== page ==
“Why did they do it?”

“Fear for his soul.”

“How much money has he got?”

“He’s got plenty.”

“He must be eighty years old.”

“Anyway I should say he was eighty.”

“I wish he would go home. I never get to bed before three o’clock. What kind of hour is that to go to bed?”

“He stays up because he likes it.”

“He’s lonely. I’m not lonely. I have a wife waiting in bed for me.”

“He had a wife once too.”

“A wife would be no good to him now.”

“You can’t tell. He might be better with a wife.”

“His niece looks after him. You said she cut him down.”

“I know.” “I wouldn’t want to be that old. An old man is a nasty thing.”

“Not always. This old man is clean. He drinks without spilling. Even now, drunk. Look at him.”

“I don’t want to look at him. I wish he would go home. He has no regard for those who must work.”

The old man looked from his glass across the square, then over at the waiters.

“Another brandy,” he said, pointing to his glass. The waiter who was in a hurry came over.

“Finished,” he said, speaking with that omission of syntax stupid people employ when talking to drunken people or foreigners. “No more tonight. Close now.”

“Another,” said the old man.

“No. Finished.” The waiter wiped the edge of the table with a towel and shook his head.

The old man stood up, slowly counted the saucers, took a leather coin purse from his pocket and paid for the drinks, leaving half a peseta tip. The waiter watched him go down the street, a very old man walking unsteadily but with dignity.

“Why didn’t you let him stay and drink?” the unhurried waiter asked. They were putting up the shutters. “It is not half-past two.”

“I want to go home to bed.”

“What is an hour?”

“More to me than to him.”

“An hour is the same.”

“You talk like an old man yourself. He can buy a bottle and drink at home.”

“It’s not the same.”

“No, it is not,” agreed the waiter with a wife. He did not wish to be unjust. He was only in a hurry.

“And you? You have no fear of going home before your usual hour?”

“Are you trying to insult me?”

“No, hombre, only to make a joke.”

“No,” the waiter who was in a hurry said, rising from pulling down the metal shutters. “I have confidence. I am all confidence.”

“You have youth, confidence, and a job,” the older waiter said. “You have everything.”

“And what do you lack?”

“Everything but work.”

“You have everything I have.”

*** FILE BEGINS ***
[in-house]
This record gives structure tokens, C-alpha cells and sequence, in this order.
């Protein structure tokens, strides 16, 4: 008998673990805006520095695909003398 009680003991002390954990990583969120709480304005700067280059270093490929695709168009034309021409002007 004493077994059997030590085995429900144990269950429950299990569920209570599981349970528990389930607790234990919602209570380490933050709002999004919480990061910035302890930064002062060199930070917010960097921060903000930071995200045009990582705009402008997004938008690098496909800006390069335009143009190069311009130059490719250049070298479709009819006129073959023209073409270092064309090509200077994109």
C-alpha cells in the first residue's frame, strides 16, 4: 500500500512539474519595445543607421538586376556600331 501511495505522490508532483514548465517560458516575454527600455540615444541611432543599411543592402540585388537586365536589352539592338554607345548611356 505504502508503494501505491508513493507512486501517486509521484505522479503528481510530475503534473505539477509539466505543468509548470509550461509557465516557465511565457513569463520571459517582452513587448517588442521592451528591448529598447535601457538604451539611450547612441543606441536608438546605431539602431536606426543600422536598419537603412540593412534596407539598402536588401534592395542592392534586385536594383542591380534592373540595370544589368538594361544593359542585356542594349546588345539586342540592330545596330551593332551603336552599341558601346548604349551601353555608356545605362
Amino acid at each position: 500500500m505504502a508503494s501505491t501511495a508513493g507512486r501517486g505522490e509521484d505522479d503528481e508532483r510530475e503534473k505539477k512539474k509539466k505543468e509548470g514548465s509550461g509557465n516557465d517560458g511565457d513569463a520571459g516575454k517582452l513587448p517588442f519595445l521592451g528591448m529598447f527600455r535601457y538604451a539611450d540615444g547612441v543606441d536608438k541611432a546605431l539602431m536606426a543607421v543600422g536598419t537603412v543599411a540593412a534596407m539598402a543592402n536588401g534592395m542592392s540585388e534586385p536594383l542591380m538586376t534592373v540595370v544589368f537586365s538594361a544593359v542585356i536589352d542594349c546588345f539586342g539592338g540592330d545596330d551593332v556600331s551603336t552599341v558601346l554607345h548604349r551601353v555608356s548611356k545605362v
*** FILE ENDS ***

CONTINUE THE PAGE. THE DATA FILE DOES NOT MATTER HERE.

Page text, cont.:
“No. I have never had confidence and I am not young.”

“Come on. Stop talking nonsense and lock up.”

“I am of those who like to stay late at the cafe,” the older waiters aid.

“With all those who do not want to go to bed. With all those who need a light for the night.”

“I want to go home and into bed.”

“We are of two different kinds,” the older waiter said. He was now dressed to go home. “It is not only a question of youth and confidence although those things are very beautiful. Each night I am reluctant to close up because there may be some one who needs the cafe.”

“Hombre, there are bodegas open all night long.”

“You do not understand. This is a clean and pleasant cafe. It is well lighted. The light is very good and also, now, there are shadows of the leaves.”

“Good night,” said the younger waiter.

“Good night,” the other said. Turning off the electric light he continued the conversation with himself. It was the light of course but it is necessary that the place be clean and pleasant. You do not want music. Certainly you do not want music. Nor can you stand before a bar with dignity although that is all that is provided for these hours. What did he fear? It was not a fear or dread, It was a nothing that he knew too well. It was all a nothing and a man was a nothing too. It was only that and light was all it needed and a certain cleanness and order. Some lived in it and never felt it but he knew it all was nada y pues nada y nada y pues nada. Our nada who art in nada, nada be thy name thy kingdom nada thy will be nada in nada as it is in nada. Give us this nada our daily nada and nada us our nada as we nada our nadas and nada us not into nada but deliver us from nada; pues nada. Hail nothing full of nothing, nothing is with thee. He smiled and stood before a bar with a shining steam pressure coffee machine.

“What’s yours?” asked the barman.


“Otro loco mas,” said the barman and turned away.

“A little cup,” said the waiter.

The barman poured it for him.

“The light is very bright and pleasant but the bar is unpolished,” the waiter said.

The barman looked at him but did not answer. It was too late at night for conversation.

“You want another copita?” the barman asked.

“No, thank you,” said the waiter and went out. He disliked bars and bodegas. A clean, well-lighted cafe was a very different thing. Now, without thinking further, he would go home to his room. He would lie in the bed and finally, with daylight, he would go to sleep. After all, he said to himself, it’s probably only insomnia. Many must have it.